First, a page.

The main advantages of hypersonic weapons are their speed, manoeuvrability, and range which makes them difficult to track, target and defeat. Several countries have invested heavily in R&D and has most advanced hypersonic weapons programs, which fly at speeds of at least Mach 5 (five times the speed of sound). There are two main classes of hypersonic weapons viz hypersonic glide vehicles (HGV) and hypersonic cruise missiles (HCM). HGV are launched from a rocket before gliding to a target and hypersonic cruise missiles, which are powered by high speed, air breathing engines during flight. Unlike ballistic missiles, hypersonic weapons do not follow predictable parabolic trajectory and can manoeuvre enroute to their terminal object. According to the Financial Times of 16 October 2021, “China tested a nuclear capable hypersonic missile in August that circled the globe before speeding towards its target, demonstrating an advanced space capability.” The remarkable thing about the test is that the warhead was launched into orbit, orbited earth, and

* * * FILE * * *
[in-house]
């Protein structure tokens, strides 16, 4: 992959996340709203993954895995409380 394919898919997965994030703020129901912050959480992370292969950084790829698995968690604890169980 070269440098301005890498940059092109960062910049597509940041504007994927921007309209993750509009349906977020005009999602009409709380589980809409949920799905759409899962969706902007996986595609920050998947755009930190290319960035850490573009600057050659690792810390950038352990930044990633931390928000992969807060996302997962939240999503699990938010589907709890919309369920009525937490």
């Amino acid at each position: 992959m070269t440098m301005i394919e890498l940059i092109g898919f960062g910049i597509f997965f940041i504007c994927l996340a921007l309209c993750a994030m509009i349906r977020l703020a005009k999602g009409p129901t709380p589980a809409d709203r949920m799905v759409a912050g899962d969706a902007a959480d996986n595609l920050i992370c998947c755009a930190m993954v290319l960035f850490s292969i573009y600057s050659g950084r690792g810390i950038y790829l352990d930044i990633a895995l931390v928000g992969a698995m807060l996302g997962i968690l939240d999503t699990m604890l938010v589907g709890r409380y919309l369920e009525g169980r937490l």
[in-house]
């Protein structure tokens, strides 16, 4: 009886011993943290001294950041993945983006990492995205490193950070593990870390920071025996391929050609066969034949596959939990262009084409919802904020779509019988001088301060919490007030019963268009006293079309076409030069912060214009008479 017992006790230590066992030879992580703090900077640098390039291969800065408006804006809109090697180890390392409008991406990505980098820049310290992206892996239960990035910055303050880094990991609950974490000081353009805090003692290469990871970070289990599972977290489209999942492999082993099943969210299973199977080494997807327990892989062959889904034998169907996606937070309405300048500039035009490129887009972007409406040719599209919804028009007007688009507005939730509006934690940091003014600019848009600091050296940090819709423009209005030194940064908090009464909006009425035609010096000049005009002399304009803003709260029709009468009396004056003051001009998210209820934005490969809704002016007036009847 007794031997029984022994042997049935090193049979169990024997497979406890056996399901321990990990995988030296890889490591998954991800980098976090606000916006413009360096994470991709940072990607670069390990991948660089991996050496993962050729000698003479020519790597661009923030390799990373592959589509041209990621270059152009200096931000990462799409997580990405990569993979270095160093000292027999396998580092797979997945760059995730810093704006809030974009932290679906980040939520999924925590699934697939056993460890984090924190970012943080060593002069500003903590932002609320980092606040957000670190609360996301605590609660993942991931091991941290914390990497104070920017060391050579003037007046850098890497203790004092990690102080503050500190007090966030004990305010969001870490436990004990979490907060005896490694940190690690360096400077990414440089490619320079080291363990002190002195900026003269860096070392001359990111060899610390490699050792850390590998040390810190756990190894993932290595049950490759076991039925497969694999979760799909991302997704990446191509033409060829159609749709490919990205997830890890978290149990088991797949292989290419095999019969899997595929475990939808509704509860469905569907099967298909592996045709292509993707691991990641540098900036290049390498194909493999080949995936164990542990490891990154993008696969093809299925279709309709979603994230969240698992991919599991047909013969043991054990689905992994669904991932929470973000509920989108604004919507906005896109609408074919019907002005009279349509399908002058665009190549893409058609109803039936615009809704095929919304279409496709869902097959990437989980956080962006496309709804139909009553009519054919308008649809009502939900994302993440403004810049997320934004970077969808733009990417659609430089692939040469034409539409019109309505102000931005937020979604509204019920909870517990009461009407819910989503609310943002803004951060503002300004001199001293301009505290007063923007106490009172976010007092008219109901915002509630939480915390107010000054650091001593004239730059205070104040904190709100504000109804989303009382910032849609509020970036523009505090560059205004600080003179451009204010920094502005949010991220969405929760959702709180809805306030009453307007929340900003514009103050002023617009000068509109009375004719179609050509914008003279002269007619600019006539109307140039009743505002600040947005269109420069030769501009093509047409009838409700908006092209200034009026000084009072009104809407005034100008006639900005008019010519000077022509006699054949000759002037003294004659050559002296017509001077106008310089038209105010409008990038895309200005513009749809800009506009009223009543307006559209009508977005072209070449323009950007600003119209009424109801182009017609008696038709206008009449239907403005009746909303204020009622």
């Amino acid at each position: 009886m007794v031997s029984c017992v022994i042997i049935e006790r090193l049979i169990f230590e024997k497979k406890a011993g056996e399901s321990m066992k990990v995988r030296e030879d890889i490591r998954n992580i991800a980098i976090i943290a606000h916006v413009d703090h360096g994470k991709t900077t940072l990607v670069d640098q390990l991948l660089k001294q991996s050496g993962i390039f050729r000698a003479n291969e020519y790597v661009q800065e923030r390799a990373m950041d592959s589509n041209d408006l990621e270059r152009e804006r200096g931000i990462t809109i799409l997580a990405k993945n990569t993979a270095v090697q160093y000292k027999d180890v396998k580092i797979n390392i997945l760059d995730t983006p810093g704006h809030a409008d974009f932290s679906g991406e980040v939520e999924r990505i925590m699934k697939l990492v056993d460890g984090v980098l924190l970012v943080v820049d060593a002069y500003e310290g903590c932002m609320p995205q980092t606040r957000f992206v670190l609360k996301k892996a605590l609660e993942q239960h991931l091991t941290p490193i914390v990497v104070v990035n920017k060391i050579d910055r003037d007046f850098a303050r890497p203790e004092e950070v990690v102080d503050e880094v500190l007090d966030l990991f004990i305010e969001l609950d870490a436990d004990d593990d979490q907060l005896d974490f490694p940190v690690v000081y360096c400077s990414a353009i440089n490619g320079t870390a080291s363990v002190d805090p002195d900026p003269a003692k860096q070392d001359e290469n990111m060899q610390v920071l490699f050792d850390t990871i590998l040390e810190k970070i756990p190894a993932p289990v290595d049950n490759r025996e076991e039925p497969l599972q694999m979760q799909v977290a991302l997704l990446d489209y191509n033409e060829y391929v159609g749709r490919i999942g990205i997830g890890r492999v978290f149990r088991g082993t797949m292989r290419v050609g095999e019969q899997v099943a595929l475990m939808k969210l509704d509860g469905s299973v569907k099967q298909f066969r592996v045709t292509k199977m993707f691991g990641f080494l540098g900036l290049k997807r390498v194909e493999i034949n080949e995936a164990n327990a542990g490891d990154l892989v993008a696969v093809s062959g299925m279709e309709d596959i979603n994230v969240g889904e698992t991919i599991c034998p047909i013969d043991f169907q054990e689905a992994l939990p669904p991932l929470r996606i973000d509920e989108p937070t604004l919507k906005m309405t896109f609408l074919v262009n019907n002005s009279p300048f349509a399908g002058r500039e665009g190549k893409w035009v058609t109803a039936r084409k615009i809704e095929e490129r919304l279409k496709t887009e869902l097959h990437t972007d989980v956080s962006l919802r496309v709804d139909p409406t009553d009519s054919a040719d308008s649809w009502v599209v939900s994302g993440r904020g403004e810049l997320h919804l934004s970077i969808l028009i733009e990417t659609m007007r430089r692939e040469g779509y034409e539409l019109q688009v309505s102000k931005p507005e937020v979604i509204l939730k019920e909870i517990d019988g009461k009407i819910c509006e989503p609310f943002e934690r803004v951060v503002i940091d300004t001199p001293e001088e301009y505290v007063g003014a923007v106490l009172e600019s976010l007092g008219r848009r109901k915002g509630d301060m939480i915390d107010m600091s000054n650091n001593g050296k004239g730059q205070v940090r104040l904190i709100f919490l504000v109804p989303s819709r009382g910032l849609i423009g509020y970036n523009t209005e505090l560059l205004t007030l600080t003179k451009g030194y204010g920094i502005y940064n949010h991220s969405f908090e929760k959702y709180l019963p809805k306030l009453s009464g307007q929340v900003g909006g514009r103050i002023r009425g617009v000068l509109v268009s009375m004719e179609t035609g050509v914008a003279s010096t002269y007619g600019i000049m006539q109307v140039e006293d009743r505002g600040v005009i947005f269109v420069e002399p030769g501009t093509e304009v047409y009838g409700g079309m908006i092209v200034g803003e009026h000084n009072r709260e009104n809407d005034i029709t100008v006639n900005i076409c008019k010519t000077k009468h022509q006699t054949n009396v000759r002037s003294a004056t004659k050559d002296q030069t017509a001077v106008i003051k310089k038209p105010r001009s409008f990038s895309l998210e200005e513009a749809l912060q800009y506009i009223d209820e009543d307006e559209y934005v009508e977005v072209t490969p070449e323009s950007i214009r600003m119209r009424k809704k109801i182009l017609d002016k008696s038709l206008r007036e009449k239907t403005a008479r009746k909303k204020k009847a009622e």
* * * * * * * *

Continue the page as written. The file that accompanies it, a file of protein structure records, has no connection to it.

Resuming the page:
re-entered the atmosphere, approaching its target at hypersonic speed and if we put into practical defence and security apparatus, this involved putting payload or warheads into low earth orbit and having them seek targets on earth and avoid the air defence or missile defence system of targeted enemy nation.

The strategy is not new. The Soviet Union experimented with this type of warhead in the early 1960s. The United States called it a “Fractional Orbital Bombardment System (FOBS)” during the Cold War period. As former Vice Chairman of the Joint Chiefs of Staff and former Commander of US Strategic Command General John Hyten has stated, that “hypersonic weapons could enable responsive, long range, strike options against distant, defended, and/or time critical threats [such as road mobile missiles] when other forces are unavailable, denied access, or not preferred.”

Present Development Status of Hypersonice Weapon

It is presumed that hypersonic weapons will strengthen conventional deterrence by providing equal opportunities to their adversaries who are also developing and some have already deployed hypersonic weapons. This weapon system has the capability to create instability between nuclear armed nations by increasing fears of a disarming attack and by fuelling a dangerous arms race. Russia’s repeated use of advanced hypersonic missiles as part of its bombardment of Ukraine may be getting the bulk of the West’s attention, but as per the US defence officials and OSINT, it is China that has the world’s leading hypersonic arsenal. Although Russia, China, and the United States, possess the most advanced hypersonic weapons programs, several other countries including India, Australia, France, Germany, South Korea, North Korea and Japan are also developing hypersonic weapons technology.